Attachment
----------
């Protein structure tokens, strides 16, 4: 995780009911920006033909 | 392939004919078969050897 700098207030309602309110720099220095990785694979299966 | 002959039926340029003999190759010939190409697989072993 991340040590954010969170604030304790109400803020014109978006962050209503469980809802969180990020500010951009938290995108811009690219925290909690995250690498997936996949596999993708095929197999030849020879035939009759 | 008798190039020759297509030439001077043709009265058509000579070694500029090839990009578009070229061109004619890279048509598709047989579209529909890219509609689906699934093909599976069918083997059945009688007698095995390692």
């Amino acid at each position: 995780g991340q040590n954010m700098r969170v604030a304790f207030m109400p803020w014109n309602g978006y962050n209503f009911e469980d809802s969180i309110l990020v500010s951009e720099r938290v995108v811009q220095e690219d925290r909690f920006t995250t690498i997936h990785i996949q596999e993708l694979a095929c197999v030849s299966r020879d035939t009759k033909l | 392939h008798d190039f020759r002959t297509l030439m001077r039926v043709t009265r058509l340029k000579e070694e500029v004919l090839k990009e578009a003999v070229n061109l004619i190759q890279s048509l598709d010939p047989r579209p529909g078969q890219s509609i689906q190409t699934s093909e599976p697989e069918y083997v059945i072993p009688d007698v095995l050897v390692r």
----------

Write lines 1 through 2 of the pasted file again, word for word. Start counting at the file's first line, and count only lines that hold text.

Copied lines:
């Protein structure tokens, strides 16, 4: 995780009911920006033909 | 392939004919078969050897 700098207030309602309110720099220095990785694979299966 | 002959039926340029003999190759010939190409697989072993 991340040590954010969170604030304790109400803020014109978006962050209503469980809802969180990020500010951009938290995108811009690219925290909690995250690498997936996949596999993708095929197999030849020879035939009759 | 008798190039020759297509030439001077043709009265058509000579070694500029090839990009578009070229061109004619890279048509598709047989579209529909890219509609689906699934093909599976069918083997059945009688007698095995390692």
């Amino acid at each position: 995780g991340q040590n954010m700098r969170v604030a304790f207030m109400p803020w014109n309602g978006y962050n209503f009911e469980d809802s969180i309110l990020v500010s951009e720099r938290v995108v811009q220095e690219d925290r909690f920006t995250t690498i997936h990785i996949q596999e993708l694979a095929c197999v030849s299966r020879d035939t009759k033909l | 392939h008798d190039f020759r002959t297509l030439m001077r039926v043709t009265r058509l340029k000579e070694e500029v004919l090839k990009e578009a003999v070229n061109l004619i190759q890279s048509l598709d010939p047989r579209p529909g078969q890219s509609i689906q190409t699934s093909e599976p697989e069918y083997v059945i072993p009688d007698v095995l050897v390692r």